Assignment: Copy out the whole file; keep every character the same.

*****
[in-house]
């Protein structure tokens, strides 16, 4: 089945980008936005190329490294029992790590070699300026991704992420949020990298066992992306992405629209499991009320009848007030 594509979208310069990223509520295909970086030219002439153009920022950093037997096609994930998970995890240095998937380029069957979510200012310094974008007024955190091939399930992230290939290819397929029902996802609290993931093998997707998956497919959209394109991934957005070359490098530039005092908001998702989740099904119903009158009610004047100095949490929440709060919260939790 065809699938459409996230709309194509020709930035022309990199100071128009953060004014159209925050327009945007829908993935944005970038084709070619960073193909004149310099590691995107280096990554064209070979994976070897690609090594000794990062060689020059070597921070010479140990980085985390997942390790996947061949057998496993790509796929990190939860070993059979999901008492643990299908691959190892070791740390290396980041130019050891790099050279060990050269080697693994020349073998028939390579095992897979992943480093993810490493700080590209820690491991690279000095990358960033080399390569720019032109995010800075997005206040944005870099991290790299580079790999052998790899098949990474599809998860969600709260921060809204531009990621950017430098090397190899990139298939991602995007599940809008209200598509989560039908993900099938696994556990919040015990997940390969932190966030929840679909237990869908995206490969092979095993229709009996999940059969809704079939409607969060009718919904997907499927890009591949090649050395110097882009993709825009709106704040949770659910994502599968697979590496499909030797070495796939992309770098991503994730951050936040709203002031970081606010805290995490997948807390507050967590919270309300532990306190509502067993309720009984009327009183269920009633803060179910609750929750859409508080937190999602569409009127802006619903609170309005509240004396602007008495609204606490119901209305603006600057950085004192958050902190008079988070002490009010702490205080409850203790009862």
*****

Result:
[in-house]
């Protein structure tokens, strides 16, 4: 089945980008936005190329490294029992790590070699300026991704992420949020990298066992992306992405629209499991009320009848007030 594509979208310069990223509520295909970086030219002439153009920022950093037997096609994930998970995890240095998937380029069957979510200012310094974008007024955190091939399930992230290939290819397929029902996802609290993931093998997707998956497919959209394109991934957005070359490098530039005092908001998702989740099904119903009158009610004047100095949490929440709060919260939790 065809699938459409996230709309194509020709930035022309990199100071128009953060004014159209925050327009945007829908993935944005970038084709070619960073193909004149310099590691995107280096990554064209070979994976070897690609090594000794990062060689020059070597921070010479140990980085985390997942390790996947061949057998496993790509796929990190939860070993059979999901008492643990299908691959190892070791740390290396980041130019050891790099050279060990050269080697693994020349073998028939390579095992897979992943480093993810490493700080590209820690491991690279000095990358960033080399390569720019032109995010800075997005206040944005870099991290790299580079790999052998790899098949990474599809998860969600709260921060809204531009990621950017430098090397190899990139298939991602995007599940809008209200598509989560039908993900099938696994556990919040015990997940390969932190966030929840679909237990869908995206490969092979095993229709009996999940059969809704079939409607969060009718919904997907499927890009591949090649050395110097882009993709825009709106704040949770659910994502599968697979590496499909030797070495796939992309770098991503994730951050936040709203002031970081606010805290995490997948807390507050967590919270309300532990306190509502067993309720009984009327009183269920009633803060179910609750929750859409508080937190999602569409009127802006619903609170309005509240004396602007008495609204606490119901209305603006600057950085004192958050902190008079988070002490009010702490205080409850203790009862």